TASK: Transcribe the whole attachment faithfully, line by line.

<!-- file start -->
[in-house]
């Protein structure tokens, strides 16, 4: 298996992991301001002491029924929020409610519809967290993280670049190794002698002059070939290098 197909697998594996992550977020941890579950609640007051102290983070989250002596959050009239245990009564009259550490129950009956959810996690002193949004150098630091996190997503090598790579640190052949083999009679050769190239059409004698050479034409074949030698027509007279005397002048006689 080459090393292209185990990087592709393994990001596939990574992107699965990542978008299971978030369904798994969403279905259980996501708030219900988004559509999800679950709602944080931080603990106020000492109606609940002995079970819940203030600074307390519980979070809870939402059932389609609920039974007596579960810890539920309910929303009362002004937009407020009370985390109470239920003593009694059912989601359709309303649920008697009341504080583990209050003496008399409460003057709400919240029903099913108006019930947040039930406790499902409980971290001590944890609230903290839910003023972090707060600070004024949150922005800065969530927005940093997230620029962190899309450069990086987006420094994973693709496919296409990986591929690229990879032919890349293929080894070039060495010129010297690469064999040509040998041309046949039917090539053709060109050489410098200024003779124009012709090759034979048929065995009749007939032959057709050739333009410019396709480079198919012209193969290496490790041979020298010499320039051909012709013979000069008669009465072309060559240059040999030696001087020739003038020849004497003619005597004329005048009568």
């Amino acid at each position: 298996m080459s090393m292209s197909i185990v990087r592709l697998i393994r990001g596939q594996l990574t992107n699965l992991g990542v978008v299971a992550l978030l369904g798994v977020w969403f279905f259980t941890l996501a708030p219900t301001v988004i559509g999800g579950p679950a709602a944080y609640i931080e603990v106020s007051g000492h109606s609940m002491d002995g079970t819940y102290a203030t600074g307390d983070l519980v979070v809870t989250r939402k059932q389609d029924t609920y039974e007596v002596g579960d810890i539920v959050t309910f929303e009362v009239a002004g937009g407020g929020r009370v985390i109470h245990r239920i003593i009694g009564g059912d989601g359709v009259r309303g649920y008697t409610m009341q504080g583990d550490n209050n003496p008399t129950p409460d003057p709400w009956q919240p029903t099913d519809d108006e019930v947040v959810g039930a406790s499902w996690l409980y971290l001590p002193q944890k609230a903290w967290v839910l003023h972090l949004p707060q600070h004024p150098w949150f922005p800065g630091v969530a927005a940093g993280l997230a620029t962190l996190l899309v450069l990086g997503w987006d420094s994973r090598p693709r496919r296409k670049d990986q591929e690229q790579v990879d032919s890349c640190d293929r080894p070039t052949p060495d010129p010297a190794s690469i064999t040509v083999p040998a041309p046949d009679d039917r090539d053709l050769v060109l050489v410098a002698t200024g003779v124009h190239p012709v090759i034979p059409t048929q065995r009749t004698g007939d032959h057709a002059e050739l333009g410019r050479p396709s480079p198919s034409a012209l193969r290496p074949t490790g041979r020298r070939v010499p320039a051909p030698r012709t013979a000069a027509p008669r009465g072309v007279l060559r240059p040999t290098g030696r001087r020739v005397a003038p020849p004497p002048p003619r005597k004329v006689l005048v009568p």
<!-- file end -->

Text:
[in-house]
């Protein structure tokens, strides 16, 4: 298996992991301001002491029924929020409610519809967290993280670049190794002698002059070939290098 197909697998594996992550977020941890579950609640007051102290983070989250002596959050009239245990009564009259550490129950009956959810996690002193949004150098630091996190997503090598790579640190052949083999009679050769190239059409004698050479034409074949030698027509007279005397002048006689 080459090393292209185990990087592709393994990001596939990574992107699965990542978008299971978030369904798994969403279905259980996501708030219900988004559509999800679950709602944080931080603990106020000492109606609940002995079970819940203030600074307390519980979070809870939402059932389609609920039974007596579960810890539920309910929303009362002004937009407020009370985390109470239920003593009694059912989601359709309303649920008697009341504080583990209050003496008399409460003057709400919240029903099913108006019930947040039930406790499902409980971290001590944890609230903290839910003023972090707060600070004024949150922005800065969530927005940093997230620029962190899309450069990086987006420094994973693709496919296409990986591929690229990879032919890349293929080894070039060495010129010297690469064999040509040998041309046949039917090539053709060109050489410098200024003779124009012709090759034979048929065995009749007939032959057709050739333009410019396709480079198919012209193969290496490790041979020298010499320039051909012709013979000069008669009465072309060559240059040999030696001087020739003038020849004497003619005597004329005048009568």
């Amino acid at each position: 298996m080459s090393m292209s197909i185990v990087r592709l697998i393994r990001g596939q594996l990574t992107n699965l992991g990542v978008v299971a992550l978030l369904g798994v977020w969403f279905f259980t941890l996501a708030p219900t301001v988004i559509g999800g579950p679950a709602a944080y609640i931080e603990v106020s007051g000492h109606s609940m002491d002995g079970t819940y102290a203030t600074g307390d983070l519980v979070v809870t989250r939402k059932q389609d029924t609920y039974e007596v002596g579960d810890i539920v959050t309910f929303e009362v009239a002004g937009g407020g929020r009370v985390i109470h245990r239920i003593i009694g009564g059912d989601g359709v009259r309303g649920y008697t409610m009341q504080g583990d550490n209050n003496p008399t129950p409460d003057p709400w009956q919240p029903t099913d519809d108006e019930v947040v959810g039930a406790s499902w996690l409980y971290l001590p002193q944890k609230a903290w967290v839910l003023h972090l949004p707060q600070h004024p150098w949150f922005p800065g630091v969530a927005a940093g993280l997230a620029t962190l996190l899309v450069l990086g997503w987006d420094s994973r090598p693709r496919r296409k670049d990986q591929e690229q790579v990879d032919s890349c640190d293929r080894p070039t052949p060495d010129p010297a190794s690469i064999t040509v083999p040998a041309p046949d009679d039917r090539d053709l050769v060109l050489v410098a002698t200024g003779v124009h190239p012709v090759i034979p059409t048929q065995r009749t004698g007939d032959h057709a002059e050739l333009g410019r050479p396709s480079p198919s034409a012209l193969r290496p074949t490790g041979r020298r070939v010499p320039a051909p030698r012709t013979a000069a027509p008669r009465g072309v007279l060559r240059p040999t290098g030696r001087r020739v005397a003038p020849p004497p002048p003619r005597k004329v006689l005048v009568p």